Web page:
Mutual fund shareholders are paying their managers less today in fees than they were 20 years ago or even last year. The increasing demand for low-cost funds coupled with increasing competition in the $12 trillion mutual fund industry is good news for shareholders for the foreseeable future.
According to data from the Investment Company Institute, over the past two decades, on an asset-weighted basis, average expenses paid by mutual fund investors have fallen significantly.
For example: In 1990, investors on average paid 99 basis points- or 99 cents-for every $100 in assets invested in equity funds. Fast forward to 2011 and that number has fallen to 79 basis points for equity fund investors, a decline of 20%. Bond fund investors have seen a bigger discount during the same period from 88 basis points to 62 basis points, or 30%.
So what's spurring the big drop off in pricing?
ICI's data reveals that expense ratios, which include fixed costs such as transfer agency fees, accounting and audit fees, often vary inversely with fund assets so as fund assets rise, these fixed costs become smaller relative to those assets and vice versa. Also, the shift by investors toward no-load funds, particularly institutional no-load share classes, which have lower-than-average expense ratios, have also driven down fees.
In addition, mutual fund expenses have been pushed down by economies of scale and competition within existing and new mutual fund sponsors even as the number of mutual fund users has skyrocketed.
According to the ICI, the number of households owning mutual funds has more than doubled since 1990, going from 23.4 million in 1990 to 52.3 million in 2011. During the same period, the number of shareholder accounts rose from 61.9 million to more than 275 million.
Finally, ICI's research reveals that mutual fund shareholders are looking for funds on the cheap. The simple average expense ratio of equity funds was 143 basis points in 2011 but that's not what shareholders paid for these funds. Rather, the average expense ratio that equity fund shareholders actually paid was considerably lower: just 79 basis points. Equity managers should also note that as of year-end 2011, equity funds with expense ratios in the lowest quartile managed 72% of equity funds' total net assets, while the remaining 75 percent of equity funds held only 28% of total net assets, according to ICI.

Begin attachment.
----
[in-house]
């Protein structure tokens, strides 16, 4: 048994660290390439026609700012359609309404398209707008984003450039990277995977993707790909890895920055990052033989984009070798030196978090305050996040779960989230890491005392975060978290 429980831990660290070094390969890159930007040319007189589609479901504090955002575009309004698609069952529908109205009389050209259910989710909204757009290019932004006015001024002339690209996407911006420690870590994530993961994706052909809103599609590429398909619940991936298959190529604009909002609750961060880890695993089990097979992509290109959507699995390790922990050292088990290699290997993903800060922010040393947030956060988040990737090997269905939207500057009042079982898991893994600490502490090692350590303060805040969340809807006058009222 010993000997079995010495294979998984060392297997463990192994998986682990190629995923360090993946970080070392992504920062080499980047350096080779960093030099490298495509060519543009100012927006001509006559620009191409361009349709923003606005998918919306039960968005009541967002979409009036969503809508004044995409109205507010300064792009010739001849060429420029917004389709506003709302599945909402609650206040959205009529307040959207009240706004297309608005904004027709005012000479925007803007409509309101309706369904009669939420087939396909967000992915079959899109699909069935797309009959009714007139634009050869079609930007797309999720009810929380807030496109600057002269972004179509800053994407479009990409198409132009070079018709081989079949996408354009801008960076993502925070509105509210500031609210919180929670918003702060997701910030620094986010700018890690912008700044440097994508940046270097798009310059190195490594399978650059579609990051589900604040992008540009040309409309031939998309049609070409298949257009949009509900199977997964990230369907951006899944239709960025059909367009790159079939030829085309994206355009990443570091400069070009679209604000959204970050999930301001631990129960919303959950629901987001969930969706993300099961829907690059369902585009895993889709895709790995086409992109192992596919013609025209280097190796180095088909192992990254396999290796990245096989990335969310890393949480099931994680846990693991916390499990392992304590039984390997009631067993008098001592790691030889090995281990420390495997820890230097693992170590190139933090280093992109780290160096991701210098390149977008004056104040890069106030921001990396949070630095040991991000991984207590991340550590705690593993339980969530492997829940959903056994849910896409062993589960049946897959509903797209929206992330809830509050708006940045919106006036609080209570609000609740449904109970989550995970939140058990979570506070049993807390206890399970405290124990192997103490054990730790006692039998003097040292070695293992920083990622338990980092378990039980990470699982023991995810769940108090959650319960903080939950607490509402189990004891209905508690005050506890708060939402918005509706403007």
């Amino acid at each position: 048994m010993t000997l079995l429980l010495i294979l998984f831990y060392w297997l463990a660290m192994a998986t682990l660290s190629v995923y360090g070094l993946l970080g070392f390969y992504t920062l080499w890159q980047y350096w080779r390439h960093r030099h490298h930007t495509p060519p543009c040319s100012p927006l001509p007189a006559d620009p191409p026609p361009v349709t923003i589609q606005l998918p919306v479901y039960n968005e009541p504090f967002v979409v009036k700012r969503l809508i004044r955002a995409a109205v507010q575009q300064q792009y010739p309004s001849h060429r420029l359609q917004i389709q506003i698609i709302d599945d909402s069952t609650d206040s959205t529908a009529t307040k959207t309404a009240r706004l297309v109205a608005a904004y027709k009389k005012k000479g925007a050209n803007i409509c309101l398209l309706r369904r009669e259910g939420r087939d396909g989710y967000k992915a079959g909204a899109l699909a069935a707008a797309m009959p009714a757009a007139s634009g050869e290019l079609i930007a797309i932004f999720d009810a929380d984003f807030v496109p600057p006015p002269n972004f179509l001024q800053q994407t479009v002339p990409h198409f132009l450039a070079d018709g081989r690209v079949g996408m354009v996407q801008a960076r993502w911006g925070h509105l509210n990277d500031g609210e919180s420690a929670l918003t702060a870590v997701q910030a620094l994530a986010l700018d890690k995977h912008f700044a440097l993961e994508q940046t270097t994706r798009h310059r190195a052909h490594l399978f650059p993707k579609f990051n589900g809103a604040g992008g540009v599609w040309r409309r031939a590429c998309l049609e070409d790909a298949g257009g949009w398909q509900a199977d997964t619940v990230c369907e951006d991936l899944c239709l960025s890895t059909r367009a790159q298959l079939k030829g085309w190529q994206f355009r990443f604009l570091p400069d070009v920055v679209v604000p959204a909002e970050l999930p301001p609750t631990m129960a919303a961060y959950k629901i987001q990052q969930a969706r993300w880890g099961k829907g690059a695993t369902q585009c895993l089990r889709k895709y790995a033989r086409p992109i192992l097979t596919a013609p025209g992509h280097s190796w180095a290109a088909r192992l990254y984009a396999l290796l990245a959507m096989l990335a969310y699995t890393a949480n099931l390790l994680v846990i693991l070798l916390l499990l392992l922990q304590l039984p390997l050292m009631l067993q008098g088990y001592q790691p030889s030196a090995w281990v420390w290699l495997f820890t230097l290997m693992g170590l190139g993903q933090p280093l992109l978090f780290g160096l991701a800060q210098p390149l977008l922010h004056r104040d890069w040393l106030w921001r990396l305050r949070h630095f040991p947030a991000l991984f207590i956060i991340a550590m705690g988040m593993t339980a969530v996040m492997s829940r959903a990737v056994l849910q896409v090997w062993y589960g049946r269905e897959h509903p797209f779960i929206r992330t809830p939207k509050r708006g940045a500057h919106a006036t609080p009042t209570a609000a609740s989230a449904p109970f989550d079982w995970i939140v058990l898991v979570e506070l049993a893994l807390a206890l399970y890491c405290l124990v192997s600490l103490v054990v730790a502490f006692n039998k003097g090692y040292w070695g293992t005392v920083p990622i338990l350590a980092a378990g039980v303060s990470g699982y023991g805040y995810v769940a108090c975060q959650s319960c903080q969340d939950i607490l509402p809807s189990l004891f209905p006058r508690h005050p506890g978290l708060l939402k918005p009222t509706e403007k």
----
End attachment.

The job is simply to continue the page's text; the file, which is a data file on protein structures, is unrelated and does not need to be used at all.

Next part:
In a separate research, Russel Kinnel, Morningstar's director of mutual fund research, wrote that on an asset-weighted basis, the typical investor last year paid 75 bps in expenses compared with 77 bps in 2010 and 93 bps in 1990. Expense ratios dropped in all the major asset classes except for alternatives. "Expense ratios have come down most years of the past decade--the average investor is paying 19 basis points less than 10 years ago," he wrote.
"Costs have come down because of appreciation, inflows, and a shift to lower-cost funds. Yes, there have been some fee cuts over the years--most notably Vanguard's lowered investment minimums for Admiral share classes. But it's the choices made by investors that have had the greatest impact. Investors have generally invested new money in lower-cost funds within a category. In addition, the growing popularity of bond funds has meant that money is flowing toward the lowest-fee asset class, thus lowering the overall rate."
In his research, Kinnel said his firm grouped funds into quintiles based on their fee level relative to their category peer group and, as a result, the cheapest quintile funds drew in $122 billion dollars in net inflows in 2011. All other fund groups suffered net redemptions. "The most expensive quintile with an average expense ratio of 2.12% saw $13 billion walk out the door. The data would be even more dramatic if exchange-traded funds were included," according to Kinnel.
Kinnel also noted that the drop in fees for domestic equity funds was surprising given that the group was overall bleeding assets. Fees fell to 74 bps in 2011 from 78 bps in 2010. International-equity funds also saw a big expense ratio drop of four basis points from 97 bps to 93 bps during the same period. However, the typical investor paid an additional four basis points for his alternatives fund from 129 bps to 133 bps.
Fee discounts among fund firms have continued in the first half of 2012. Last month, the RiverFront Global Allocation Series of mutual funds reduced the fees for three of its funds including the RiverFront Moderate Growth and Income Fund, RiverFront Global Allocation Fund and RiverFront Dynamic Equity Income Fund by 15 bps and expenses are now capped at 90 bps.
In June, Nationwide Funds Group said that it will eliminate all redemption fees on its retail and retirement plan mutual funds, effective Aug. 1 in an effort to help drive asset growth for the company and financial advisors.
According to Michael Spangler, president of Nationwide Funds Group, redemption fees were originally imposed to deter market timing and late trading in mutual funds. However, he said that the firm "has made a number of advances in an effort to detect and reduce excessive trading, short-term trading or market timing activity" leading to the elimination of redemption fees in Nationwide funds.
And earlier this month, in a nod to the competitive pricing pressure roiling the financial services industry, Advisor Group, one of the largest independent broker-dealer networks in the nation, has eliminated, or drastically reduced, the mutual fund fees it was charging to clients of its financial advisors.
Advisor Group announced that, effective August 1, clients would no longer pay mutual fund fees associated with exchanges, systematic transactions, account inactivity and low balances. Other fees involving mutual fund-only IRAs also were reduced.
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